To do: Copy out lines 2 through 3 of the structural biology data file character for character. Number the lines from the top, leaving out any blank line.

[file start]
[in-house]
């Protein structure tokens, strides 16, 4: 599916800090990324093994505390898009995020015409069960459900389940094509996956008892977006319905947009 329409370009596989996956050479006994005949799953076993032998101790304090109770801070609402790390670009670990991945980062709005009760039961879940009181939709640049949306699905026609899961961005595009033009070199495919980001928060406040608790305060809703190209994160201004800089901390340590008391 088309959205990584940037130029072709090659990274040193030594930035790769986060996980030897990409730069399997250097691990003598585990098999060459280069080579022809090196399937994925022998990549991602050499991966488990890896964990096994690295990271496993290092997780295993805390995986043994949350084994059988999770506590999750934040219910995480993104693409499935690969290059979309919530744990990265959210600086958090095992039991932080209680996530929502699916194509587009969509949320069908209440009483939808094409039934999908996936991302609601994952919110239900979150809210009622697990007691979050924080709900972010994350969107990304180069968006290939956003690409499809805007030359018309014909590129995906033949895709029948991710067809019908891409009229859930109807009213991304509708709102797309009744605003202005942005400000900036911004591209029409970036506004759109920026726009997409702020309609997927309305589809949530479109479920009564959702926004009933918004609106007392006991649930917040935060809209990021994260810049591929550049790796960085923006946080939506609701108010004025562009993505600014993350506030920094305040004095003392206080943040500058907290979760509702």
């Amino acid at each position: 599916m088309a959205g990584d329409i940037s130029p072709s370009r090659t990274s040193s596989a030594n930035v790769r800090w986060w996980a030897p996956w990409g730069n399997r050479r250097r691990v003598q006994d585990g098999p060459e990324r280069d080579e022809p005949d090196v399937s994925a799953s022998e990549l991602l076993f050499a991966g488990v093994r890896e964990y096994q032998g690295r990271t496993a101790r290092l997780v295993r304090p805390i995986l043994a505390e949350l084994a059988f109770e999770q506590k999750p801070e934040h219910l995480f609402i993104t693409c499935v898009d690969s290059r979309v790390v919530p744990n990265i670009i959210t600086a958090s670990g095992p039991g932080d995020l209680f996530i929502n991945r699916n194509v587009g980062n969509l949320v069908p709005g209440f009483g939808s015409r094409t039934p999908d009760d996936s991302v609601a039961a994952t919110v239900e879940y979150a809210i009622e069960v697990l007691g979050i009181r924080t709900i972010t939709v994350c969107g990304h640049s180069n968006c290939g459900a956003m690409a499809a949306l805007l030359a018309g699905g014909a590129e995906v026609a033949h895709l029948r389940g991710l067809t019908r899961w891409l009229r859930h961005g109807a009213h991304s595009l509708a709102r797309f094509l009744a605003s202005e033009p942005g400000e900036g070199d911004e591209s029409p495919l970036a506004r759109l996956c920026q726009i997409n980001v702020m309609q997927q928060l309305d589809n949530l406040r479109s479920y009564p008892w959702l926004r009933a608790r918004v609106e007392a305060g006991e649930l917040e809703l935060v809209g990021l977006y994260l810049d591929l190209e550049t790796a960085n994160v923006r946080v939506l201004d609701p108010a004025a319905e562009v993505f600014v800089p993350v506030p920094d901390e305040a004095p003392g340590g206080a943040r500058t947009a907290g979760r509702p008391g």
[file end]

């Protein structure tokens, strides 16, 4: 599916800090990324093994505390898009995020015409069960459900389940094509996956008892977006319905947009 329409370009596989996956050479006994005949799953076993032998101790304090109770801070609402790390670009670990991945980062709005009760039961879940009181939709640049949306699905026609899961961005595009033009070199495919980001928060406040608790305060809703190209994160201004800089901390340590008391 088309959205990584940037130029072709090659990274040193030594930035790769986060996980030897990409730069399997250097691990003598585990098999060459280069080579022809090196399937994925022998990549991602050499991966488990890896964990096994690295990271496993290092997780295993805390995986043994949350084994059988999770506590999750934040219910995480993104693409499935690969290059979309919530744990990265959210600086958090095992039991932080209680996530929502699916194509587009969509949320069908209440009483939808094409039934999908996936991302609601994952919110239900979150809210009622697990007691979050924080709900972010994350969107990304180069968006290939956003690409499809805007030359018309014909590129995906033949895709029948991710067809019908891409009229859930109807009213991304509708709102797309009744605003202005942005400000900036911004591209029409970036506004759109920026726009997409702020309609997927309305589809949530479109479920009564959702926004009933918004609106007392006991649930917040935060809209990021994260810049591929550049790796960085923006946080939506609701108010004025562009993505600014993350506030920094305040004095003392206080943040500058907290979760509702």
């Amino acid at each position: 599916m088309a959205g990584d329409i940037s130029p072709s370009r090659t990274s040193s596989a030594n930035v790769r800090w986060w996980a030897p996956w990409g730069n399997r050479r250097r691990v003598q006994d585990g098999p060459e990324r280069d080579e022809p005949d090196v399937s994925a799953s022998e990549l991602l076993f050499a991966g488990v093994r890896e964990y096994q032998g690295r990271t496993a101790r290092l997780v295993r304090p805390i995986l043994a505390e949350l084994a059988f109770e999770q506590k999750p801070e934040h219910l995480f609402i993104t693409c499935v898009d690969s290059r979309v790390v919530p744990n990265i670009i959210t600086a958090s670990g095992p039991g932080d995020l209680f996530i929502n991945r699916n194509v587009g980062n969509l949320v069908p709005g209440f009483g939808s015409r094409t039934p999908d009760d996936s991302v609601a039961a994952t919110v239900e879940y979150a809210i009622e069960v697990l007691g979050i009181r924080t709900i972010t939709v994350c969107g990304h640049s180069n968006c290939g459900a956003m690409a499809a949306l805007l030359a018309g699905g014909a590129e995906v026609a033949h895709l029948r389940g991710l067809t019908r899961w891409l009229r859930h961005g109807a009213h991304s595009l509708a709102r797309f094509l009744a605003s202005e033009p942005g400000e900036g070199d911004e591209s029409p495919l970036a506004r759109l996956c920026q726009i997409n980001v702020m309609q997927q928060l309305d589809n949530l406040r479109s479920y009564p008892w959702l926004r009933a608790r918004v609106e007392a305060g006991e649930l917040e809703l935060v809209g990021l977006y994260l810049d591929l190209e550049t790796a960085n994160v923006r946080v939506l201004d609701p108010a004025a319905e562009v993505f600014v800089p993350v506030p920094d901390e305040a004095p003392g340590g206080a943040r500058t947009a907290g979760r509702p008391g």